College Football and Melanoma – The Toughest Opponent

NCAA Athletic Trainers have a lot to worry about when it comes to their players; ACL , meniscus and achilles tears, concussions, fractures, de-hydration, the list goes on and on.

But as we begin to wrap up the 2018 College Football season and focus on the Bowl games and the National Championship, a spotlight has been directed to a medical concern for athletes that has nothing to do with what happens on the field.

Vanderbilt University and University of Kentucky, both teams in the SEC, have faced this season without key players; two young warriors, two separate teams, facing the same battle off the field. For both, the opponent is melanoma. For both, they are facing the battle of their life.

Turner Cockrell, a redshirted sophomore from Georgia is a tight-end at Vanderbilt University. A year ago, at the conclusion of the 2017 season,  he noticed lumps in his neck. Melanoma was diagnosed and he underwent radiation treatments for 20 consecutive weeks. In July, scans showed the melanoma had spread to his lungs. Turner is undergoing treatment at MD Anderson in Houston.

Josh Paschal, a Sophomore Defensive End at the University of Kentucky and Maryland native, was diagnosed in August after the team’s sharp-eyed athletic trainer spotted lesions on his foot. Biopsy revealed Josh had indeed developed melanoma. After surgery, skin grafts and treatment, Josh is now able to get back on the field for some conditioning – although not yet ready to suit up.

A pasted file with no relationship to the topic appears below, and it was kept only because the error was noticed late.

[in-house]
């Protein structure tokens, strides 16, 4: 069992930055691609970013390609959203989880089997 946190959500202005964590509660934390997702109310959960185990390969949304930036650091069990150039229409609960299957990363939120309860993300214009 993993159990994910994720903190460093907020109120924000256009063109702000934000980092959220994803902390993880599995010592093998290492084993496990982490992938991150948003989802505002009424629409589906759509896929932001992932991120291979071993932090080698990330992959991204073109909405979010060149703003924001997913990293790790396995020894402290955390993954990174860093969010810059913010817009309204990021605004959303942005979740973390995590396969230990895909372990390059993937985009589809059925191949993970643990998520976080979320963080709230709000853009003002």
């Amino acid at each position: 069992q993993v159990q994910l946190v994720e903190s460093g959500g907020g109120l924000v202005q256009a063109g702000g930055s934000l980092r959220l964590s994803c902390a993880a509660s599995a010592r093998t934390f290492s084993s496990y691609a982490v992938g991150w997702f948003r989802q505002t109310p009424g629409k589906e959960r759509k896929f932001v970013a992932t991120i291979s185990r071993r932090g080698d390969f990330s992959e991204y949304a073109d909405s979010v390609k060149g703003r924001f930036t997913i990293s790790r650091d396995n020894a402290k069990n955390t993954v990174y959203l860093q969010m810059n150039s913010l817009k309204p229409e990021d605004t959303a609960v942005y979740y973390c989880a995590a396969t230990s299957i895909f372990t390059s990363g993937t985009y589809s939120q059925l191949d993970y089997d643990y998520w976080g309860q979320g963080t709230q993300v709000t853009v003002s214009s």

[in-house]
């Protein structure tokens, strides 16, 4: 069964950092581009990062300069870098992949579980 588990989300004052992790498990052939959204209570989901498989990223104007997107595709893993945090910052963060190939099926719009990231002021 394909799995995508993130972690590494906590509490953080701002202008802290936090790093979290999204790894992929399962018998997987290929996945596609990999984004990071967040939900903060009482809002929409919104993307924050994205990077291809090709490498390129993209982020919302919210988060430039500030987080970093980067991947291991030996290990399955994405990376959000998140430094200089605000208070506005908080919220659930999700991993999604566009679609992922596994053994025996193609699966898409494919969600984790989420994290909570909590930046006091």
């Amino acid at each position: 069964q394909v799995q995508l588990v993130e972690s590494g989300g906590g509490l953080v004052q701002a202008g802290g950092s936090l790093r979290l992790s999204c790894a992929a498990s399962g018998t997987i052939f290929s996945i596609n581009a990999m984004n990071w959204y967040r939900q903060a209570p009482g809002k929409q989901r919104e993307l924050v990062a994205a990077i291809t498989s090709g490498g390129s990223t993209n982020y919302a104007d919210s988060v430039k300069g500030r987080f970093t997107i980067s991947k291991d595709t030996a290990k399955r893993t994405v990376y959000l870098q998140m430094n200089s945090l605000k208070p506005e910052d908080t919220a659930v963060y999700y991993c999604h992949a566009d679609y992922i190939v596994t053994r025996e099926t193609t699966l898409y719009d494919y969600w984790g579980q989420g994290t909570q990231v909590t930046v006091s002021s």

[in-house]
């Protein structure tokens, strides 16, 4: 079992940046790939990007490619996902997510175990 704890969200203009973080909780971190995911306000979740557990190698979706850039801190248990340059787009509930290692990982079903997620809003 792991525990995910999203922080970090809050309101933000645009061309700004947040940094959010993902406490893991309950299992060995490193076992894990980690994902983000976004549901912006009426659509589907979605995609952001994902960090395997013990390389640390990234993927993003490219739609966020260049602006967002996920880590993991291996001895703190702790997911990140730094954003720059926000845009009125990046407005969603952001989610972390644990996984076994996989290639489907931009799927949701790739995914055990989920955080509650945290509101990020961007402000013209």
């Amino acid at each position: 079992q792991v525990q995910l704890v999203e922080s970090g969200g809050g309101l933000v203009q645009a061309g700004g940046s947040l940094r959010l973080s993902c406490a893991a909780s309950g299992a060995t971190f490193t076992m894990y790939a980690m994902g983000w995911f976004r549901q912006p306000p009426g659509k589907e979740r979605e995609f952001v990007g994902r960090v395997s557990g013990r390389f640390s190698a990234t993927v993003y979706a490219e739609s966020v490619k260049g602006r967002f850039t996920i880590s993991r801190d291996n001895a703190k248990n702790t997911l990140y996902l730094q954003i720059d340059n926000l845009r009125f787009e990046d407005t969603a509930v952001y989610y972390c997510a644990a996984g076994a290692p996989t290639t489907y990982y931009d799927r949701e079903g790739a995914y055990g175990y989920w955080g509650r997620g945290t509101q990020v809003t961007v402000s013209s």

Melanoma is the second most common cancer in young people 8-19 with those numbers jumping in young adults to make it the most common cancer in those under the age of 29.   Genetics and hormonal changes contribute to development of the disease, but excessive UV/UVB sun exposure remains the greatest risk – especially for athletes. A study out of Stanford University has found  a typical NCAA Athlete will spend at least four hours a day, ten months a year training or competing outdoors. Thats at least 1,200 hours a year baking in the sun. Sweating and the use of anti-inflammatory medications like aspirin, advil, motrin and aleve increases the skin’s sensitivity to ultraviolet light as do antibiotics.

What’s the solution? Awareness, education and prevention – all that we offer through the Claire Marie Foundation. You see, the simple truth is this; if detected early, melanoma is highly treatable, even preventable.  Thats why at the Claire Marie Foundation, we reach out to young adults through our Collegiate Ambassador Program where more than 100 CMF Ambassadors spread awareness and education on 43 college and university campuses nationwide.

We strive to stop melanoma before it develops through the CMF Free Skin Screening Program and are working to develop better education among those who serve students and athletes through CMF professional programs such as the Claire Wagonhurst Guest Lectureship at Johns Hopkins University.

So during the holidays, as you are cheering on your favorite team, remember Turner and Josh as they pour their incredible strength and power into the “game” that matters the most; the championship of their lives. With that victory behind them, just imagine what they will do on the field in 2019. Can’t wait for that Vanderbilt – U of Kentucky game!

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